• Analyzed microphysical measurements taken off the coasts of California and Chile for comparison with satellite retrievals of droplet effective radius to identify biases in the satellite retrieval algorithm
Jun 2012Jun 2016

PhD Dissertation Research

University of California, Santa Cruz, CA
  • Processed and analyzed microphysical, turbulent, and thermodynamic measurements from the 2008 Physics of Stratocumulus Tops (POST) flight campaign
  • Developed a quasi-inverse method for retrieving collision-coalescence rates from aircraft microphysical measurements, implemented in Matlab
  • Extensively modified the bin microphysics scheme of RAMS-LES to incorporate an inhomogeneous entrainment mixing scheme, a turbulent collection kernel and a high spectral resolution collision-coalescence subroutine
Jul 2015

ARM Summer Training and Science Applications Workshop

National Weather Center, Norman, OK, USA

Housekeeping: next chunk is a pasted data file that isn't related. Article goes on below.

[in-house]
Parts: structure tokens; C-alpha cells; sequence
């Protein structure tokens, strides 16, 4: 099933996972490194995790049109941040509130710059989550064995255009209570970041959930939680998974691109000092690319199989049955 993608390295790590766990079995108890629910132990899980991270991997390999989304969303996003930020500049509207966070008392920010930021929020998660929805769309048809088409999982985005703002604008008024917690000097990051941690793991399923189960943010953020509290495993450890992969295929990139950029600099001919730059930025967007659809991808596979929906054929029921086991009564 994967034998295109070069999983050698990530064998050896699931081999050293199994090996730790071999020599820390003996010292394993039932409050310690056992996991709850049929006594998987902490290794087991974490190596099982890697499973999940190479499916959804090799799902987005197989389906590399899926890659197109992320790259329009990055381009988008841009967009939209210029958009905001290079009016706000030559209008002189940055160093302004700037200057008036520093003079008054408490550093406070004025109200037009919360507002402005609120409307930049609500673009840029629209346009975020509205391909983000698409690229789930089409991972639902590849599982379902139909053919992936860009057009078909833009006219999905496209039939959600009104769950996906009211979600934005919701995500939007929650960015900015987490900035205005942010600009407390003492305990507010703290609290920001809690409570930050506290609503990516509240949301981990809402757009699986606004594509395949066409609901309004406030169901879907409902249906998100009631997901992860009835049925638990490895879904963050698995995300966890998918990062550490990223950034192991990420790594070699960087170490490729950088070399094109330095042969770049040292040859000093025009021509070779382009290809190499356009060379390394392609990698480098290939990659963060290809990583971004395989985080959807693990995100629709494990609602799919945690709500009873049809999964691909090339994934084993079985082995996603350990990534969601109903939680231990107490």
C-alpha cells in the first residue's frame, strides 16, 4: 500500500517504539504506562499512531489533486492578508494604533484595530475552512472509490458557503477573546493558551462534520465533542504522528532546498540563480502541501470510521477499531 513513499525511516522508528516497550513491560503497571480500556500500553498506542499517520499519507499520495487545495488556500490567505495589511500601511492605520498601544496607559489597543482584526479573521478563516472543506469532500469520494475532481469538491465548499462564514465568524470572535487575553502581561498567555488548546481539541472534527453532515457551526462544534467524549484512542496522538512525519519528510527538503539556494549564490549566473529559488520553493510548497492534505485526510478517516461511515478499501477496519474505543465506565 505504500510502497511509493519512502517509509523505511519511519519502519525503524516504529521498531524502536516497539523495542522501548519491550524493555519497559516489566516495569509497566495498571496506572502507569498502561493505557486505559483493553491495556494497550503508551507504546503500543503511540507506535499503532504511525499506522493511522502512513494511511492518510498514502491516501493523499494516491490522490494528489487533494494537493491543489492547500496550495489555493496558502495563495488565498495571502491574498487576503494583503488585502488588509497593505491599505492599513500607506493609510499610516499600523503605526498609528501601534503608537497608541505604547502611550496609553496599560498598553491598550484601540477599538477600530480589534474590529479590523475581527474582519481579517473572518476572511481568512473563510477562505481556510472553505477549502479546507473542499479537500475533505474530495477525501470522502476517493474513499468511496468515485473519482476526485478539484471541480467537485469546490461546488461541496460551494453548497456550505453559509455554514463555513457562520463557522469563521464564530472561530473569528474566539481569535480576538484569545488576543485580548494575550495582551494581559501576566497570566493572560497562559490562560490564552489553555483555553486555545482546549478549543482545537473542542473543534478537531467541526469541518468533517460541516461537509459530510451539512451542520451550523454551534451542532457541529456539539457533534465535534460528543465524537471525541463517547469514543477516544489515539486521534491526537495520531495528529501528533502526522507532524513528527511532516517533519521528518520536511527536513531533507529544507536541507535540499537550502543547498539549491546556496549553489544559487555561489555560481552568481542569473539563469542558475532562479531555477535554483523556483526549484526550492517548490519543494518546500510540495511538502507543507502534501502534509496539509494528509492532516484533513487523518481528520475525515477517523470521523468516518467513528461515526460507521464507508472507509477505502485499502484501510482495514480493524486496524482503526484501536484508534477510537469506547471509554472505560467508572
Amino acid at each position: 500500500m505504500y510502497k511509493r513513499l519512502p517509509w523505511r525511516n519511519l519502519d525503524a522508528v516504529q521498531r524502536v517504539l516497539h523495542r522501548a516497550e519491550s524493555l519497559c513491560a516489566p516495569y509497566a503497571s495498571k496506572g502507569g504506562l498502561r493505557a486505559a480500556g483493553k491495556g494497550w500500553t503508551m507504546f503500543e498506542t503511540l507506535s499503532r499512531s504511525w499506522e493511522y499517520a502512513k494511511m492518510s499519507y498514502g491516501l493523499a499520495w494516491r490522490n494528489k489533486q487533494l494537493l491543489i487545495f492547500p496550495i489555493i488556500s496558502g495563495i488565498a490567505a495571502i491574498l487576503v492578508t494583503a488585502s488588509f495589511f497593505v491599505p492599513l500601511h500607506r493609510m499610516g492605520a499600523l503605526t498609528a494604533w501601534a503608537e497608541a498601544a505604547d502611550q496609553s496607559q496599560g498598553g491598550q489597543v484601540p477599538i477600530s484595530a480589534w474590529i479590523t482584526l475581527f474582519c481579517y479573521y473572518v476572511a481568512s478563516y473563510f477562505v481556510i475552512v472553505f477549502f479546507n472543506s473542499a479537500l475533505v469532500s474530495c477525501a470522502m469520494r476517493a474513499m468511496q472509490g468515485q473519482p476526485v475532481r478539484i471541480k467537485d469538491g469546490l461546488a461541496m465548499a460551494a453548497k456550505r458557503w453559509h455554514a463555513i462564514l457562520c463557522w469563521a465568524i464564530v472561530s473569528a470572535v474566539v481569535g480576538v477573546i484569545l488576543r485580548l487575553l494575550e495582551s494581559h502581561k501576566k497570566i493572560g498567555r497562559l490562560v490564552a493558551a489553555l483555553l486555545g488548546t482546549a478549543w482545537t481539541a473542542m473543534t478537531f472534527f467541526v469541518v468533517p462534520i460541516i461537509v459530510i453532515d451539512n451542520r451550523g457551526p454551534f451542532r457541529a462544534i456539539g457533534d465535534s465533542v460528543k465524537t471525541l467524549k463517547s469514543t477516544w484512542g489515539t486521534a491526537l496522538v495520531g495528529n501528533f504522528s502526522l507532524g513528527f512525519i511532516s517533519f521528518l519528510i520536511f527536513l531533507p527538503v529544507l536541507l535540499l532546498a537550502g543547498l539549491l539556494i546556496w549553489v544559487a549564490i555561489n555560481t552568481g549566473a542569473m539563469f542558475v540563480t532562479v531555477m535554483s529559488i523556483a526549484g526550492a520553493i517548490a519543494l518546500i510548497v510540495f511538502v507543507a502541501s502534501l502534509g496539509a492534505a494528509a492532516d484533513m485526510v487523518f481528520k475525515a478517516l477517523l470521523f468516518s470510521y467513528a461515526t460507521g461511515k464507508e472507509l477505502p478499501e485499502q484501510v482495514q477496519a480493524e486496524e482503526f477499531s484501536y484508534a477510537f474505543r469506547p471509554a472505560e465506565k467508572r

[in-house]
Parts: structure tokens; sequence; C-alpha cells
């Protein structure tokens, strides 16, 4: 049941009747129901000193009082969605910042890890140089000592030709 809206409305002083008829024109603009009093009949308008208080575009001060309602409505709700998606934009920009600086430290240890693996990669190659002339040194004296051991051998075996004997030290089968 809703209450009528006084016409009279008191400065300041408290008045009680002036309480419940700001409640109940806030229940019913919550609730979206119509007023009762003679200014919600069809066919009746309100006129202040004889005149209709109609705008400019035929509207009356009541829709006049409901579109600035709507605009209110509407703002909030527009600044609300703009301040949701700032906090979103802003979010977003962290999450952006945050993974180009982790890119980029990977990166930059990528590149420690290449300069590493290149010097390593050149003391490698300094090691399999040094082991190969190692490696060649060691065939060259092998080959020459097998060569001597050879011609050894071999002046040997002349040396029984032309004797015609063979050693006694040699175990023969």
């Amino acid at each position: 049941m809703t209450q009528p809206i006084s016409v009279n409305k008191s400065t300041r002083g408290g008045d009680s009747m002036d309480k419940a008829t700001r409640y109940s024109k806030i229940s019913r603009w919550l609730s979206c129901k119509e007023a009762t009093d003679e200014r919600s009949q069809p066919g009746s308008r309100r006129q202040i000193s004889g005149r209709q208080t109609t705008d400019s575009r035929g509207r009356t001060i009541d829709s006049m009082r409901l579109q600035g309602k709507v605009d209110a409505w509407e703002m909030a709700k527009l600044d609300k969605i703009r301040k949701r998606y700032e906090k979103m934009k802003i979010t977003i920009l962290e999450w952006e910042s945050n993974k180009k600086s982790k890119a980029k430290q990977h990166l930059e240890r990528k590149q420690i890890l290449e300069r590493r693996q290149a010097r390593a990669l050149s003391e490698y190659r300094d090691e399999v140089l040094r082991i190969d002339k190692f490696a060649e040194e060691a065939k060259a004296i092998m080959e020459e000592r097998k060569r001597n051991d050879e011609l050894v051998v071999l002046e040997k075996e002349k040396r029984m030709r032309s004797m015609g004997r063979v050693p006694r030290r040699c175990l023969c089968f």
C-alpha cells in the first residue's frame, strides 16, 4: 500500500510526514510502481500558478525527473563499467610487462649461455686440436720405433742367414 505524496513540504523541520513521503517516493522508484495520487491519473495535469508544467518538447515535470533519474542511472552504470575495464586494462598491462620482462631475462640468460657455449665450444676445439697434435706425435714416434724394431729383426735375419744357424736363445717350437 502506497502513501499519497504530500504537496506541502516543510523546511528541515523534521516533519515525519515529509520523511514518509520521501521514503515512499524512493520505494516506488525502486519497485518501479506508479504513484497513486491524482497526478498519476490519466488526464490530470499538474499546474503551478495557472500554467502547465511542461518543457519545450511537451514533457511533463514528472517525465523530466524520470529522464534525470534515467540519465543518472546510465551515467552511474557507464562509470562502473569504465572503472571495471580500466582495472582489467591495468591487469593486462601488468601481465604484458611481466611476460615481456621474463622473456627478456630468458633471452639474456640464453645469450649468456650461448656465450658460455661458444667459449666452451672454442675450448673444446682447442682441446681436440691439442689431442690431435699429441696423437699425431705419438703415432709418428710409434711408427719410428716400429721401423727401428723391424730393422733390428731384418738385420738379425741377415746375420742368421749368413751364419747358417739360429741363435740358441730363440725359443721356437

• Participated in a summer school with lectures on various remote sensing instruments (Doppler radar, lidar, radiometers, etc.) and engaged in original small group work
  • Voted "Best Project" by workshop instructors for work on early diagnosis of drizzle onset in marine stratocumulus using vertically-pointing Doppler radar
20112013

DYNAMO Field Project Assistant

Diego Garcia, British Indian Ocean Territory

DYNAMO was a multinational tropical meteorology experiment to study the Madden-Julian Oscillation which took place during Nov-Dec 2011. As part of the project, I was responsible for the following:

  • Calibrated and maintained DMT CIP, PIP, and CAS instruments over 12 research flights with the NOAA P3 "Miss Piggy"